Harrop, Froma

During the debate last Thursday, Kamala Harris went straight for Joe Biden's jugular over his alleged failures on race matters. The day after, however, Keisha Lance Bottoms, the black mayor of arguably America's blackest city, Atlanta, endorsed Biden for the Democratic nomination. And according to The Daily Beast, a Democracy Corps poll had Biden's favorability with African Americans up by net 18 percent after the debate.

What gives? Didn't the Twitter left just declare that Harris had eviscerated Biden? As usual, it interpreted events according to its own assumptions — and reporters, as usual, ran with the story being told in the loudest voices.

In endorsing Biden, Bottoms cited his experience and ability to beat Donald Trump. And she dismissed the attacks on Biden for having worked with avowed racists in the Senate.

"The larger context was that you have to work across the aisle with people you don't like, people you don't agree with," Bottoms said. "I do it each and every day as mayor of Atlanta in a red state."

She went on: "My position is, if his explanation was good enough for John Lewis, then it's good enough for me." Lewis is a civil rights icon who has also defended Biden.

Harris' performance showed her to be smart and aggressive. It also showed her to be obnoxious.

She kept hitting Biden over the head for his opposition in the '70s to federally mandated school busing. Busing was a well-intentioned attempt to integrate schools by assigning children to schools outside their neighborhoods on the basis of their race. Almost everyone hated it. A Gallup poll at the time indicated that only 9 percent of blacks and 4 percent of whites preferred busing as a means of integrating schools.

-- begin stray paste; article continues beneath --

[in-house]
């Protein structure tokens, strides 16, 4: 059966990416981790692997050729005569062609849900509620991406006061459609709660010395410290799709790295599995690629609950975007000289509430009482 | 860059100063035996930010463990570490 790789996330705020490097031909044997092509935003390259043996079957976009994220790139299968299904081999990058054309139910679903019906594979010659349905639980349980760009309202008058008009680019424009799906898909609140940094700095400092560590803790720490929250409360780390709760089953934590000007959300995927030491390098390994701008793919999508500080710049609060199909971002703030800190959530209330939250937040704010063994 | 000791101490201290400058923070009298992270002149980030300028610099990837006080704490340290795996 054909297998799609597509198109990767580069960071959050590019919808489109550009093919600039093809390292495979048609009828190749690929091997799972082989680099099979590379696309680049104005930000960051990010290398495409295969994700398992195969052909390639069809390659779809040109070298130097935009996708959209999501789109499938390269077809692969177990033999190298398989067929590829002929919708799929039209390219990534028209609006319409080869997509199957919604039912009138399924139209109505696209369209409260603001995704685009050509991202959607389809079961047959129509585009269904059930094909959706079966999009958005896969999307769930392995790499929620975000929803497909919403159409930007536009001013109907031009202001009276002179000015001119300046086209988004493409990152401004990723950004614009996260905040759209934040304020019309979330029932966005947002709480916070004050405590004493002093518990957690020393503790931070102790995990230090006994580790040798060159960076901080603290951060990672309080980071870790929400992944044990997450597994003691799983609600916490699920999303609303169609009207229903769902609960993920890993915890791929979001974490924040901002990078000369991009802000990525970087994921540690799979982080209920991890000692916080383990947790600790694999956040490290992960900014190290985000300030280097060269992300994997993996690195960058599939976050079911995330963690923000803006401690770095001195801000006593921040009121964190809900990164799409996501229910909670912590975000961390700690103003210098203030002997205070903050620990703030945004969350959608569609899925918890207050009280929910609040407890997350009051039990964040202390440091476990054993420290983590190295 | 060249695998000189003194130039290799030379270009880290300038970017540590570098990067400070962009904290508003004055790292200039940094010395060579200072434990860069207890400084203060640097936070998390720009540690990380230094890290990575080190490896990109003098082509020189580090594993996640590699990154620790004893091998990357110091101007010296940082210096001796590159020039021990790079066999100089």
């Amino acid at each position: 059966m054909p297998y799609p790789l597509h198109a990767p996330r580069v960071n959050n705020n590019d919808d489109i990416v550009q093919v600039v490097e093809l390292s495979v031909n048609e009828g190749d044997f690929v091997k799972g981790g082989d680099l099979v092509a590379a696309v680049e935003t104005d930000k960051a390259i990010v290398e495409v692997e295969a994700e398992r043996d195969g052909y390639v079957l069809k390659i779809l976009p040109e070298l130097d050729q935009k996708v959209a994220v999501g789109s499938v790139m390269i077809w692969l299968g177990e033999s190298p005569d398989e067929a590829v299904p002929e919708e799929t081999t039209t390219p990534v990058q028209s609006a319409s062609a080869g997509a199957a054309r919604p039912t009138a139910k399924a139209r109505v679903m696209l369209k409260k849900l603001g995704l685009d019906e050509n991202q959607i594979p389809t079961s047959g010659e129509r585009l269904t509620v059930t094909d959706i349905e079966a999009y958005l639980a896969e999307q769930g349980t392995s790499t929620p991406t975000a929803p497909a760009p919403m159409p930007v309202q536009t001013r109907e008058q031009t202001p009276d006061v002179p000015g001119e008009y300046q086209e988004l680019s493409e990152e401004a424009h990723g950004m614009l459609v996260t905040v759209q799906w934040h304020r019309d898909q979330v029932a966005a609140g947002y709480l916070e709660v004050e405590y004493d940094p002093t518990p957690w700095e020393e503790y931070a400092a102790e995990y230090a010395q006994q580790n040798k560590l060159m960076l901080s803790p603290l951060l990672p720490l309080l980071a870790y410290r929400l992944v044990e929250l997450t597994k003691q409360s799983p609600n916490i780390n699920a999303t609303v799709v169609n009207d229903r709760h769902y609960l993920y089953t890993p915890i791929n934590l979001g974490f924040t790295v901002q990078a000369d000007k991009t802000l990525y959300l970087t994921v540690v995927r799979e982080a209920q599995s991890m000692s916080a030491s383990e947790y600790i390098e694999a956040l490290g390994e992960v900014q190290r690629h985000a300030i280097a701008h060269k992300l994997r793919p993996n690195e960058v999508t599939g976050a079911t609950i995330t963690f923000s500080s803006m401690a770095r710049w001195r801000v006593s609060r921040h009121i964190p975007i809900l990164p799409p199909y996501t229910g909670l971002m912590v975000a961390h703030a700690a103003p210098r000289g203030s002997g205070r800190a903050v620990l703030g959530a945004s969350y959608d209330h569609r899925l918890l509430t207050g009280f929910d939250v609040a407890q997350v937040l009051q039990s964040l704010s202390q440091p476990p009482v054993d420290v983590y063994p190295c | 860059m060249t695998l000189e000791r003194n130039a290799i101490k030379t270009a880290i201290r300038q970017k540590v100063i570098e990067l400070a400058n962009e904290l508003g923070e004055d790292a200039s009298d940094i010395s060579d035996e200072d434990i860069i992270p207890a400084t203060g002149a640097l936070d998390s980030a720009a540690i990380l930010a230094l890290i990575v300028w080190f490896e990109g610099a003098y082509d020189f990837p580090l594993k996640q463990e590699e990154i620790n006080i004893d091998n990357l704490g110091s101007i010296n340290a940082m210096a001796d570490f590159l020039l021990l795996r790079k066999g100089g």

In practice, school busing led to white flight out of the cities and into private schools. It did little or nothing to improve the academic performance of African American students.

Rarely spoken is the reality that the busing plans were about class as well as race. In Boston, busing inconvenienced mainly low-income whites and low-income blacks. The totally segregated white suburbs were left untouched.

Harris had said nothing about busing before the debate. Afterward, The Washington Post asked her campaign whether a proposal on busing would be forthcoming. The campaign did not respond.

C'mon, Kamala. Show us your plan to bring back busing.

Harris claimed authority to speak on matters of race "as the only black person on the stage." Asterisk required. She is black but also the daughter of two affluent immigrants. Her mother, born in India, was a breast cancer researcher, and her Jamaican father is an emeritus professor of economics at Stanford University.

Thus, her forebears were never subjected to the traumas of slavery and Jim Crow. In other words, her experience is not the black American experience. This may be on the minds of African Americans who don't feel as strong ties to her as to Barack Obama's vice president.

Biden's listless performance on Thursday is a cause for legitimate concern. It is his job to reverse that impression.

Do recall, however, the similarity to Obama's disastrous first debate with Republican candidate Mitt Romney. Obama was defensive and flat as Romney steamrolled him.

Burned by the bad reviews, Obama came out swinging in the second debate. It is hoped that Biden does likewise.

Some on the hothead left have held Biden's appeal among the working-class whites as a strike against him. But that may be exactly why Obama chose him as his running mate. (Some Democrats really care about winning.)

As of now, Biden still seems to be the Democrat best able to deny Trump a second term. Given the stakes, nothing else should matter.

Follow Froma Harrop on Twitter @FromaHarrop. She can be reached at fharrop@gmail.com.